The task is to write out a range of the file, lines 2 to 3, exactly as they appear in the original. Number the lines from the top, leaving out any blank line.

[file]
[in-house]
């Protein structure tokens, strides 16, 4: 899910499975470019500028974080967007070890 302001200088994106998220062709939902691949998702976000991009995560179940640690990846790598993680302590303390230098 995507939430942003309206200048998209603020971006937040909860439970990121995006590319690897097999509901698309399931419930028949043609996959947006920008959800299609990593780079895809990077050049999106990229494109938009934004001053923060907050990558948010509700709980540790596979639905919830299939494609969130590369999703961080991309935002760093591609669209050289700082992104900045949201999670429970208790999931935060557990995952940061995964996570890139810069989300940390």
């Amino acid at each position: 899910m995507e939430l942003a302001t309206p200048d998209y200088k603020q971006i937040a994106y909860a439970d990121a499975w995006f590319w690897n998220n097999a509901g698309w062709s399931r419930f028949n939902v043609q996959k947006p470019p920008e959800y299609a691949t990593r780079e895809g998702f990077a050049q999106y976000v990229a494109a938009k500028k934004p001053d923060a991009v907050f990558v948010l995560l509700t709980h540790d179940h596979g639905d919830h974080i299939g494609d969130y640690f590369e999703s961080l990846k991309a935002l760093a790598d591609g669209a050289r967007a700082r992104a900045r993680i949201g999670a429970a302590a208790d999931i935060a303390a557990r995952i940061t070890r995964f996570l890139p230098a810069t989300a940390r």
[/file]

């Protein structure tokens, strides 16, 4: 899910499975470019500028974080967007070890 302001200088994106998220062709939902691949998702976000991009995560179940640690990846790598993680302590303390230098 995507939430942003309206200048998209603020971006937040909860439970990121995006590319690897097999509901698309399931419930028949043609996959947006920008959800299609990593780079895809990077050049999106990229494109938009934004001053923060907050990558948010509700709980540790596979639905919830299939494609969130590369999703961080991309935002760093591609669209050289700082992104900045949201999670429970208790999931935060557990995952940061995964996570890139810069989300940390």
């Amino acid at each position: 899910m995507e939430l942003a302001t309206p200048d998209y200088k603020q971006i937040a994106y909860a439970d990121a499975w995006f590319w690897n998220n097999a509901g698309w062709s399931r419930f028949n939902v043609q996959k947006p470019p920008e959800y299609a691949t990593r780079e895809g998702f990077a050049q999106y976000v990229a494109a938009k500028k934004p001053d923060a991009v907050f990558v948010l995560l509700t709980h540790d179940h596979g639905d919830h974080i299939g494609d969130y640690f590369e999703s961080l990846k991309a935002l760093a790598d591609g669209a050289r967007a700082r992104a900045r993680i949201g999670a429970a302590a208790d999931i935060a303390a557990r995952i940061t070890r995964f996570l890139p230098a810069t989300a940390r």